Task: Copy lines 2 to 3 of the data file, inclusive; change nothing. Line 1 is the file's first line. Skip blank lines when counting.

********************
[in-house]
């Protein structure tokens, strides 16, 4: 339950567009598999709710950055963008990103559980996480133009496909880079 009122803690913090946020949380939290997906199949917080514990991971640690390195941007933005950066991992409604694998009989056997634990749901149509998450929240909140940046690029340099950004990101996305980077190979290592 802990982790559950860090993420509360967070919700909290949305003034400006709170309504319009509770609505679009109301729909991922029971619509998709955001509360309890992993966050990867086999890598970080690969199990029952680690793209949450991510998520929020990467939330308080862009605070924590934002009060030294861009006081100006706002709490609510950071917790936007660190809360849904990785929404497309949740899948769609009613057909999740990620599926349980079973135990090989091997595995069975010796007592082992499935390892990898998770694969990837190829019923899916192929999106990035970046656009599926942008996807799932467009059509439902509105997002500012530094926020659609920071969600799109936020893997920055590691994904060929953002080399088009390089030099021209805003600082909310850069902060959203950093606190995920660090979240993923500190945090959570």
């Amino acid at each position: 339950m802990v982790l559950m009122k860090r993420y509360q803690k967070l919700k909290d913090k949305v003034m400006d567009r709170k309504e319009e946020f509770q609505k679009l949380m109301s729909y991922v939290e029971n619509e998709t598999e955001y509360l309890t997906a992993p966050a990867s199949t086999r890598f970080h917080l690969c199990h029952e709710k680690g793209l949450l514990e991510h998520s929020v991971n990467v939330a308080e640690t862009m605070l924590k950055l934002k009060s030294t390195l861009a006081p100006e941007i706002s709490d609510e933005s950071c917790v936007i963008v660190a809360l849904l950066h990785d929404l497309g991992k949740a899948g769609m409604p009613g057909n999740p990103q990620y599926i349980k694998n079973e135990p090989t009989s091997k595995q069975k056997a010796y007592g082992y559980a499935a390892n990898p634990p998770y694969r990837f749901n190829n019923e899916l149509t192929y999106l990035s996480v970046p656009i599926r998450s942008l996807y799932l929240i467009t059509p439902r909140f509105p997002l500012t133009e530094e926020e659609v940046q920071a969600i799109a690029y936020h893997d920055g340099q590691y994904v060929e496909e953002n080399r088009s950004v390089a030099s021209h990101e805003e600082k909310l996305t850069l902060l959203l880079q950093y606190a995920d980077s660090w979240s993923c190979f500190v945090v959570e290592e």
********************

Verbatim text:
């Protein structure tokens, strides 16, 4: 339950567009598999709710950055963008990103559980996480133009496909880079 009122803690913090946020949380939290997906199949917080514990991971640690390195941007933005950066991992409604694998009989056997634990749901149509998450929240909140940046690029340099950004990101996305980077190979290592 802990982790559950860090993420509360967070919700909290949305003034400006709170309504319009509770609505679009109301729909991922029971619509998709955001509360309890992993966050990867086999890598970080690969199990029952680690793209949450991510998520929020990467939330308080862009605070924590934002009060030294861009006081100006706002709490609510950071917790936007660190809360849904990785929404497309949740899948769609009613057909999740990620599926349980079973135990090989091997595995069975010796007592082992499935390892990898998770694969990837190829019923899916192929999106990035970046656009599926942008996807799932467009059509439902509105997002500012530094926020659609920071969600799109936020893997920055590691994904060929953002080399088009390089030099021209805003600082909310850069902060959203950093606190995920660090979240993923500190945090959570």
């Amino acid at each position: 339950m802990v982790l559950m009122k860090r993420y509360q803690k967070l919700k909290d913090k949305v003034m400006d567009r709170k309504e319009e946020f509770q609505k679009l949380m109301s729909y991922v939290e029971n619509e998709t598999e955001y509360l309890t997906a992993p966050a990867s199949t086999r890598f970080h917080l690969c199990h029952e709710k680690g793209l949450l514990e991510h998520s929020v991971n990467v939330a308080e640690t862009m605070l924590k950055l934002k009060s030294t390195l861009a006081p100006e941007i706002s709490d609510e933005s950071c917790v936007i963008v660190a809360l849904l950066h990785d929404l497309g991992k949740a899948g769609m409604p009613g057909n999740p990103q990620y599926i349980k694998n079973e135990p090989t009989s091997k595995q069975k056997a010796y007592g082992y559980a499935a390892n990898p634990p998770y694969r990837f749901n190829n019923e899916l149509t192929y999106l990035s996480v970046p656009i599926r998450s942008l996807y799932l929240i467009t059509p439902r909140f509105p997002l500012t133009e530094e926020e659609v940046q920071a969600i799109a690029y936020h893997d920055g340099q590691y994904v060929e496909e953002n080399r088009s950004v390089a030099s021209h990101e805003e600082k909310l996305t850069l902060l959203l880079q950093y606190a995920d980077s660090w979240s993923c190979f500190v945090v959570e290592e």